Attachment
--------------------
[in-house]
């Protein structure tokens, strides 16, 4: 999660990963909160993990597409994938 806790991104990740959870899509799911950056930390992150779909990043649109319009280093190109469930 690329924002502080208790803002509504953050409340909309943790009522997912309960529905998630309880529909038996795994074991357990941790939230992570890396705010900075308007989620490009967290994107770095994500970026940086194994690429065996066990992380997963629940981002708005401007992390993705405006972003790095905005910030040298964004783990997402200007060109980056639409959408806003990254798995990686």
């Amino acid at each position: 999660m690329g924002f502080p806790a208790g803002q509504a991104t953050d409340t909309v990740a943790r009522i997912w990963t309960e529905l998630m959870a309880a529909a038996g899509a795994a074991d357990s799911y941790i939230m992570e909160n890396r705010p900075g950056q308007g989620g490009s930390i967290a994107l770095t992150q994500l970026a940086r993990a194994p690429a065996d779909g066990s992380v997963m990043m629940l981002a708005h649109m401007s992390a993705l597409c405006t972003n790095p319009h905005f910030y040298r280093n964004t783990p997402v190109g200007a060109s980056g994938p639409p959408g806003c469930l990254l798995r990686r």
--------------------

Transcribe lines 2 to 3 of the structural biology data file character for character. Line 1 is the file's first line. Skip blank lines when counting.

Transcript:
């Protein structure tokens, strides 16, 4: 999660990963909160993990597409994938 806790991104990740959870899509799911950056930390992150779909990043649109319009280093190109469930 690329924002502080208790803002509504953050409340909309943790009522997912309960529905998630309880529909038996795994074991357990941790939230992570890396705010900075308007989620490009967290994107770095994500970026940086194994690429065996066990992380997963629940981002708005401007992390993705405006972003790095905005910030040298964004783990997402200007060109980056639409959408806003990254798995990686």
């Amino acid at each position: 999660m690329g924002f502080p806790a208790g803002q509504a991104t953050d409340t909309v990740a943790r009522i997912w990963t309960e529905l998630m959870a309880a529909a038996g899509a795994a074991d357990s799911y941790i939230m992570e909160n890396r705010p900075g950056q308007g989620g490009s930390i967290a994107l770095t992150q994500l970026a940086r993990a194994p690429a065996d779909g066990s992380v997963m990043m629940l981002a708005h649109m401007s992390a993705l597409c405006t972003n790095p319009h905005f910030y040298r280093n964004t783990p997402v190109g200007a060109s980056g994938p639409p959408g806003c469930l990254l798995r990686r």